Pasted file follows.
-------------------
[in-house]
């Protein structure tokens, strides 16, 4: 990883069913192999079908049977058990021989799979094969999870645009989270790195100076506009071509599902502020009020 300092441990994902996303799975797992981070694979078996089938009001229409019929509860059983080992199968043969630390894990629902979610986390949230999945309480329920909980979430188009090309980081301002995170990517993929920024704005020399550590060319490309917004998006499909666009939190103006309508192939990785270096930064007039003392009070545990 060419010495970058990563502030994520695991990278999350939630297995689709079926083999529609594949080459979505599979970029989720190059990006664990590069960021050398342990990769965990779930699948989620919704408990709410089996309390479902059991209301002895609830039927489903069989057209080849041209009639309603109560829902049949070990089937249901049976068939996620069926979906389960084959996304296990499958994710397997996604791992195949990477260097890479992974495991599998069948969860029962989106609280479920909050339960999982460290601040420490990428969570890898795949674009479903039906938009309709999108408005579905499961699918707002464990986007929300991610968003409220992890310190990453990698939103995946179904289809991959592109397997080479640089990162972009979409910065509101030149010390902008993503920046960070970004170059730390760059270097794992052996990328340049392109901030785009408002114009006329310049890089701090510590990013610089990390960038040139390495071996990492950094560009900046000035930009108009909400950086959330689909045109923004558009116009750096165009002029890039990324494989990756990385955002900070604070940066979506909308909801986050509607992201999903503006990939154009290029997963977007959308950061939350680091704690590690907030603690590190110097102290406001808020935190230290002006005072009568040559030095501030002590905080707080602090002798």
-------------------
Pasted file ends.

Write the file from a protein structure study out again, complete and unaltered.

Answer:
[in-house]
């Protein structure tokens, strides 16, 4: 990883069913192999079908049977058990021989799979094969999870645009989270790195100076506009071509599902502020009020 300092441990994902996303799975797992981070694979078996089938009001229409019929509860059983080992199968043969630390894990629902979610986390949230999945309480329920909980979430188009090309980081301002995170990517993929920024704005020399550590060319490309917004998006499909666009939190103006309508192939990785270096930064007039003392009070545990 060419010495970058990563502030994520695991990278999350939630297995689709079926083999529609594949080459979505599979970029989720190059990006664990590069960021050398342990990769965990779930699948989620919704408990709410089996309390479902059991209301002895609830039927489903069989057209080849041209009639309603109560829902049949070990089937249901049976068939996620069926979906389960084959996304296990499958994710397997996604791992195949990477260097890479992974495991599998069948969860029962989106609280479920909050339960999982460290601040420490990428969570890898795949674009479903039906938009309709999108408005579905499961699918707002464990986007929300991610968003409220992890310190990453990698939103995946179904289809991959592109397997080479640089990162972009979409910065509101030149010390902008993503920046960070970004170059730390760059270097794992052996990328340049392109901030785009408002114009006329310049890089701090510590990013610089990390960038040139390495071996990492950094560009900046000035930009108009909400950086959330689909045109923004558009116009750096165009002029890039990324494989990756990385955002900070604070940066979506909308909801986050509607992201999903503006990939154009290029997963977007959308950061939350680091704690590690907030603690590190110097102290406001808020935190230290002006005072009568040559030095501030002590905080707080602090002798």